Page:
SUMMERSIDE - Island potato growers and the Council of Canadians are on opposite sides of the fence over the issue of deep-water wells.
Growers say that information provided at a recent Watershed Alliance workshop shows that the province has ample groundwater resources for supplemental irrigation. Recent studies by the P.E.I. Department of Environment, Labour and Justice have shown that the annual recharge rate for groundwater in Prince Edward Island is very high and that increasing the use of groundwater for irrigation of crops would use a small fraction of available groundwater resources.
“P.E.I. growers see both economic and environmental benefits to having the choice to utilize irrigation from deep-water wells,” said Gary Linkletter, chairman of the Prince Edward Island Potato Board. “By providing water to potato crops more consistently, growers are able to increase yield and food quality while increasing the overall health of the plants. Healthy plants in turn require fewer pesticides and better use available nutrients, leaving less excess nitrogen and phosphorous in the soil after harvest, benefits which would help to reduce the impact of agriculture on the environment.”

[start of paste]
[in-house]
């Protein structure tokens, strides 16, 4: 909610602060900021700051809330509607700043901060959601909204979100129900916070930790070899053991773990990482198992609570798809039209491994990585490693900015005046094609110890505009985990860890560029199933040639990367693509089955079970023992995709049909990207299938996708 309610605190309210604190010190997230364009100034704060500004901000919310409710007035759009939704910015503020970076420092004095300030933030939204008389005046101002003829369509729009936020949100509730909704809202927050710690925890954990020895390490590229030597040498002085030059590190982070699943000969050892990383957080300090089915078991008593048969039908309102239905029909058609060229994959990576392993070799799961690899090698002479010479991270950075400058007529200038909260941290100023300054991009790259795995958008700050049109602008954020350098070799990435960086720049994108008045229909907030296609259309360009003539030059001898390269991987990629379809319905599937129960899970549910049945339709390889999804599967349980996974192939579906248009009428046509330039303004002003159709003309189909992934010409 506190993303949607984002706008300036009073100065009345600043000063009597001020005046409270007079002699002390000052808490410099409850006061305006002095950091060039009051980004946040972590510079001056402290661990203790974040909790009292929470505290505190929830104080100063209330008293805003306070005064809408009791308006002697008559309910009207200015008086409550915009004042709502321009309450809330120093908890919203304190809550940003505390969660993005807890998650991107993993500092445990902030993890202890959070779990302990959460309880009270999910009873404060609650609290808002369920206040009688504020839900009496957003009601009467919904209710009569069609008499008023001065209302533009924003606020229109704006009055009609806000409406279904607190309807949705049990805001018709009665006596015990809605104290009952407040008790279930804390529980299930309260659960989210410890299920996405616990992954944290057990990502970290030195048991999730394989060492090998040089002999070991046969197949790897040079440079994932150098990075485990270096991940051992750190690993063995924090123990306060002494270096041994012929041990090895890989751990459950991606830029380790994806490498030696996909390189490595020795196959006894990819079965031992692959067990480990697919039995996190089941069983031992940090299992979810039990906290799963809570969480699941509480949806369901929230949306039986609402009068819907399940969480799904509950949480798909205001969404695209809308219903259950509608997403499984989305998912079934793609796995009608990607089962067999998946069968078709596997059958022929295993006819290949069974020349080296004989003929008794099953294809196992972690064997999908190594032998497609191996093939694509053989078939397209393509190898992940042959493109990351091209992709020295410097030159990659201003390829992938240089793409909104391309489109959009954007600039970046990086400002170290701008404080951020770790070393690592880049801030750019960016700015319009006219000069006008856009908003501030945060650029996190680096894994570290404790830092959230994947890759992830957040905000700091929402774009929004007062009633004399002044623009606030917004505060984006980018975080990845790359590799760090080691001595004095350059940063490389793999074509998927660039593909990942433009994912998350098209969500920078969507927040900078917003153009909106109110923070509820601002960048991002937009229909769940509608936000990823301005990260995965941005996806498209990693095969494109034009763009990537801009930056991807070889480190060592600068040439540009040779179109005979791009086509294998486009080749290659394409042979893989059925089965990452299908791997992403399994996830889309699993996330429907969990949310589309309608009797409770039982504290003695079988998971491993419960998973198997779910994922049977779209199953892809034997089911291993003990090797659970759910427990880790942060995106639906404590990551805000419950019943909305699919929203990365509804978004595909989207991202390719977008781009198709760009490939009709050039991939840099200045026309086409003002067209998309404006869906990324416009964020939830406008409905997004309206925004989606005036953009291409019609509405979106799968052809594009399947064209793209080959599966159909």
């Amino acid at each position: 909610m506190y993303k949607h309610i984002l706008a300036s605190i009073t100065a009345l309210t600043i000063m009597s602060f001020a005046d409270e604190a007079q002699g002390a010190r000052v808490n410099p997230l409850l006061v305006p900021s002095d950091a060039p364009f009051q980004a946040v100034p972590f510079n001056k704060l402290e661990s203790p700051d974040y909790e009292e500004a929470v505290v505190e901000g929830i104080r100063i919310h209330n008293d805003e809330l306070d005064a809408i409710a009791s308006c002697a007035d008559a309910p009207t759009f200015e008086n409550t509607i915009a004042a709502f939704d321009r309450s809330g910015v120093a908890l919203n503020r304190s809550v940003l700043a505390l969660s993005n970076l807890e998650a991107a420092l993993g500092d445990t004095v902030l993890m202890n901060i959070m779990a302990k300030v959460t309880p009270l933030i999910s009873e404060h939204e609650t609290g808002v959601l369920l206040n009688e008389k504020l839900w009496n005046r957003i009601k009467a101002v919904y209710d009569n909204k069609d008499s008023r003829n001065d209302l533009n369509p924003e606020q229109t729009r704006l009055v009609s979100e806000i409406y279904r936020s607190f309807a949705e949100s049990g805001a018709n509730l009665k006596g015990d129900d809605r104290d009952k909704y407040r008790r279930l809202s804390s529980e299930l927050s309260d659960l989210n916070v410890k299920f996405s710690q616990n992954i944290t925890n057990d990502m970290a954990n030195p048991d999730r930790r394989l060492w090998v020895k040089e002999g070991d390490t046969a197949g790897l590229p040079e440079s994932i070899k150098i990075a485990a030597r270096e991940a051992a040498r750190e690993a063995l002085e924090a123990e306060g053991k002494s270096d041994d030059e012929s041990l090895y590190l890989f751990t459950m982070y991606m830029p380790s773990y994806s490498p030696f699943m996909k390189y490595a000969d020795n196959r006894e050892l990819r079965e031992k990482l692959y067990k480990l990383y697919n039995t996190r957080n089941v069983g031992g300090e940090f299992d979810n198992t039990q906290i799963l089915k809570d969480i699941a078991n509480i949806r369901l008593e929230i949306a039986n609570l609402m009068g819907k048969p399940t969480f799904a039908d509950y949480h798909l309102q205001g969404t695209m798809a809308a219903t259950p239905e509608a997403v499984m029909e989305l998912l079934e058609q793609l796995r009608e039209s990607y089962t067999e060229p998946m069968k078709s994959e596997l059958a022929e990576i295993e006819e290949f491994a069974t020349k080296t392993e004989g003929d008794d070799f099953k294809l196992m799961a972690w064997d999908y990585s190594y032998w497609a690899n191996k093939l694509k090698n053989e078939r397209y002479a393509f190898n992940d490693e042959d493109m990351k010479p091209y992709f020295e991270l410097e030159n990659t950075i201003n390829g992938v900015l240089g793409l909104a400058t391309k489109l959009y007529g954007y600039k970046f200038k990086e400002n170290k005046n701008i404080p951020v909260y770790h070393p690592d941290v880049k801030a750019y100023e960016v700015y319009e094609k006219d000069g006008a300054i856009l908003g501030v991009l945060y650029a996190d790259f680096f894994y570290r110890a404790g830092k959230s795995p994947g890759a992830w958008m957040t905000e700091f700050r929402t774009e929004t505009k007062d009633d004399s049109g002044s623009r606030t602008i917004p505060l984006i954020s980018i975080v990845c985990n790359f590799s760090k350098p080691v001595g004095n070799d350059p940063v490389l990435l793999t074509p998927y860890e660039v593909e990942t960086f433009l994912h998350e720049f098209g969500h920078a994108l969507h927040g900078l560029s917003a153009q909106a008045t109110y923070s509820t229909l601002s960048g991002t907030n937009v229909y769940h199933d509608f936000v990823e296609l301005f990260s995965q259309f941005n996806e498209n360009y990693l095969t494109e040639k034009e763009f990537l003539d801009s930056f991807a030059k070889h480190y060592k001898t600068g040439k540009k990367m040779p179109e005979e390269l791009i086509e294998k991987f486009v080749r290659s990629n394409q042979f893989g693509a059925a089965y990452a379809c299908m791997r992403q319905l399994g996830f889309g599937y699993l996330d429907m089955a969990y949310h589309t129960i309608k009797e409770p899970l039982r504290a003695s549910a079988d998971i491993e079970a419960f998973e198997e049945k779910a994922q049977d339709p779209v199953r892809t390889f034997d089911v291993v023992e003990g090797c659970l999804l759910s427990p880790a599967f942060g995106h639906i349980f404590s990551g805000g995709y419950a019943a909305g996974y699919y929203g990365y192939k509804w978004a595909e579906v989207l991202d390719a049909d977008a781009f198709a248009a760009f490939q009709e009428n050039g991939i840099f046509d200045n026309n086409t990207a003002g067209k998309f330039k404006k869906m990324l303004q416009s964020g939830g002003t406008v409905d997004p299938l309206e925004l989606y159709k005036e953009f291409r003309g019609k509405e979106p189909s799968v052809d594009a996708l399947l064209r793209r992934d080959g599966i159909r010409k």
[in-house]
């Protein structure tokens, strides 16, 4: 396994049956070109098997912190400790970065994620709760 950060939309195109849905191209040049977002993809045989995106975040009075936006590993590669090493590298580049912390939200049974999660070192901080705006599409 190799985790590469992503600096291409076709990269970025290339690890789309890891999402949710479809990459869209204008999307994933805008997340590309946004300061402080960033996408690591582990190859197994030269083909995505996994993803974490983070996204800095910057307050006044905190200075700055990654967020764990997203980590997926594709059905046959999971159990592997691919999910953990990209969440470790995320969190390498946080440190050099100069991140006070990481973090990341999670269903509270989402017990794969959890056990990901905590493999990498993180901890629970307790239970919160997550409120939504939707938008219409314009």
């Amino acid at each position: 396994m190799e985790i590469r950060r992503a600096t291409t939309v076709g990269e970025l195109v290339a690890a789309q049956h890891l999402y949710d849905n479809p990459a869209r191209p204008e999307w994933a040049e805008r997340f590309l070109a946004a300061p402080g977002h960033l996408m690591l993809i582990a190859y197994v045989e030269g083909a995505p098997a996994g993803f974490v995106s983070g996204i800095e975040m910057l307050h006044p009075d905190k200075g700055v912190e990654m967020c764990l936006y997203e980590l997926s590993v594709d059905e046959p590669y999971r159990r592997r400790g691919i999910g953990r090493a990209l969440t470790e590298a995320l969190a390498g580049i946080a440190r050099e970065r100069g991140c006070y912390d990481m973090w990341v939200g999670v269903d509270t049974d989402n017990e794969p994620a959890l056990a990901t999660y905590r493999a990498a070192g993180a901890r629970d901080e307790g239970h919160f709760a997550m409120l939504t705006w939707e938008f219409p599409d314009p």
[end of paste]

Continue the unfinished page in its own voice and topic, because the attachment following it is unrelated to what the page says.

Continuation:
Leo Broderick with the Council of Canadians said there is a huge danger in allowing deep well irrigation in the province.
“Eventually our water table will respond causing serious environmental damage and affecting individual and municipal water supplies,” he said.
Growers say that supplemental irrigation for growing crops in Prince Edward Island is used only during the height of the growing season and would only be used for a limited number of days per year on each field and is in stark contrast to the 365 days per year that water is drawn from deep wells for municipal water supplies.
Maude Barlow, national chair of the Council of Canadians and the United Nations’ first senior adviser on water issues, said she values the role of farmers and understands their need for a steady source of water.
“But it is imperative that they not be allowed to imperil the Island’s limited ground water,” she said. “Unbridled irrigation is a source of great threat to water around the world. The planet is running out of accessible freshwater. We must fiercely protect what is left of our water sources and in fact, move to restore spent watersheds.”
Broderick said government should begin to transform P.E.I. agriculture into “a sustainable food production system putting small-scale farms at the centre of the transformation.”